Wordsworth's Picturesque Theory

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Wordsworth’s approach of the theories of the Picturesque is paradoxical: if in some texts he is criticising them, in others he openly uses them. In the Preface he never actually employs the term ‘Picturesque’, but the effects of the “tendency of life and manners” to which “literature and theatrical exhibitions […] have conformed themselves” driving the works of Shakespeare and Milton “into neglect” (Wordsworth Pref. 5), can be compared to the effects of “false theories” – namely the Picturesque – on the perception of nature: “If our minds be not perverted by false theories, unless those mountains be seen under some accidents of nature, we shall receive from them a grand impression, and nothing more” (Wordsworth, App. 351). The search for “accidents…show more content…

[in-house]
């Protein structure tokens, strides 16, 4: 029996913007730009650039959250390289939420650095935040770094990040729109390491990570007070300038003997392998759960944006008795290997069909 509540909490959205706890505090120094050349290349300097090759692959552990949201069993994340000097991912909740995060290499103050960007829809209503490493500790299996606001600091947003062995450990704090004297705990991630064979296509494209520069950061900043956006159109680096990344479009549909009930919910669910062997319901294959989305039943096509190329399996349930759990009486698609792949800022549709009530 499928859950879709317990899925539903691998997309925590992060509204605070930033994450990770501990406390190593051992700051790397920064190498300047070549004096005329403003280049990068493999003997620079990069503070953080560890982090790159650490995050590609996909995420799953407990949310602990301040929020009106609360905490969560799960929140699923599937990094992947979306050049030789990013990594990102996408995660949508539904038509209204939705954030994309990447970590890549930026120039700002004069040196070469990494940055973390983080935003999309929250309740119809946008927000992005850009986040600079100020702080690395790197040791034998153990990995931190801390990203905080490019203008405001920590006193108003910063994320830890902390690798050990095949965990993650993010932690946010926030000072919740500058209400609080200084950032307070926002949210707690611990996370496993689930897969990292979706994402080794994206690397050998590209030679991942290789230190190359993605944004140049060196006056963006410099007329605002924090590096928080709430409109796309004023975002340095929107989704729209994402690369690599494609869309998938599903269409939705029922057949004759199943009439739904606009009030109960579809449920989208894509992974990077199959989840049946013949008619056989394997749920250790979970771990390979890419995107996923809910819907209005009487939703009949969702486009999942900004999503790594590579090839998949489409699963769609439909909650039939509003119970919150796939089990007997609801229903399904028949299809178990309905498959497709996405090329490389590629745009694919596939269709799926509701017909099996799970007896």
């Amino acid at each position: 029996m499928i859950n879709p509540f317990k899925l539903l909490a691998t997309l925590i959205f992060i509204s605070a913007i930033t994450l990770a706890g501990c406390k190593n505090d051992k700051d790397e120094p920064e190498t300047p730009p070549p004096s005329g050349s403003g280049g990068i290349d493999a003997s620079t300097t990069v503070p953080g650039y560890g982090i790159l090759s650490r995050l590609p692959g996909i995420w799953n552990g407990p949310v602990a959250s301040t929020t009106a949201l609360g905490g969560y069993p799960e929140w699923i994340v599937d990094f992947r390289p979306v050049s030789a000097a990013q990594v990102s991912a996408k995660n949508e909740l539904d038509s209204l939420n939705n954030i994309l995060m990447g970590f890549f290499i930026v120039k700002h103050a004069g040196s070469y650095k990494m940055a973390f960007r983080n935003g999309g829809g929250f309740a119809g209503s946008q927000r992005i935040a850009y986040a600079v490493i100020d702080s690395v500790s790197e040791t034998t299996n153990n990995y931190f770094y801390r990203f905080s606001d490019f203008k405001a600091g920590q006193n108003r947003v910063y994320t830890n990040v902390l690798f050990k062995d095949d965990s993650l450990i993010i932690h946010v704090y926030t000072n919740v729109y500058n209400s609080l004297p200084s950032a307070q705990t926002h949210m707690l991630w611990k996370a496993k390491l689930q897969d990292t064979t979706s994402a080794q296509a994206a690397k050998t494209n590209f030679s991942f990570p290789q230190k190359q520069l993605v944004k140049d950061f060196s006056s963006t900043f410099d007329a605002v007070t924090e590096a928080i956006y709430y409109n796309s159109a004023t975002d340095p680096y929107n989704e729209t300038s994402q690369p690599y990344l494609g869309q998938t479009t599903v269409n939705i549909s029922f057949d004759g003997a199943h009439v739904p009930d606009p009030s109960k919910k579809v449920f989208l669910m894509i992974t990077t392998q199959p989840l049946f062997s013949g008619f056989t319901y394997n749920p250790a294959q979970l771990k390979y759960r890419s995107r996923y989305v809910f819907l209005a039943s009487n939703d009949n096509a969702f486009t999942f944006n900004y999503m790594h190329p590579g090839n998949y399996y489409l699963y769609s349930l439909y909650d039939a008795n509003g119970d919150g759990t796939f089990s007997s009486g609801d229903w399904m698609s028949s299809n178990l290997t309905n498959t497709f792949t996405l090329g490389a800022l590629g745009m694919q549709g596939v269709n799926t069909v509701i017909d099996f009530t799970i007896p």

Using the term ‘Utopia’ to speak about Wordsworth’s idealism, Wiley says that “only through displacement can utopia project the structures of the actual world elsewhere and reconstruct them in an alternative and preferable form” (Wiley 6). This is precisely what Wordsworth does by literally moving to the Lake District. The “wild secluded scene [which] impress / Thoughts of more deep seclusion” (Wordsworth LB 87.6-7) in Tintern Abbey, materialises in the vale of Grasmere: far from the turmoil of the cities, there he finds a “territorial sanctuar[y]” (Kroeber 116) in which he can reconstruct his visions of an ideal world. His poem Home at Grasmere, depicts the moment he and his sister Dorothy arrive in the vale to settle and it feels like a relief. The nature they had to cross during their journey to the vale is unwelcoming, the wind is “frosty” and “the naked trees” and “the icy brook” seem threatening: “Whence come ye, to what end? […] Wild Wanderers, whither through my dark domain?” (Wordsworth Home 158-69). But, as they arrive in the vale, “the sunbeam [greets them with a] ‘Be happy’” and the “bright and solemn sky [faces them] with a passionate welcoming” (Wordsworth Home 171-2). At last, Wordsworth leaves “the realities of life so cold [in the] past” (Wordsworth Home 65-70) and surrenders to total physical seclusion as he declares: “Embrace me then, ye Hills, and close me in; / Now in the clear and open day I feel / Your guardianship; I take it to my heart” (Wordsworth Home 110-12). Kroeber argues
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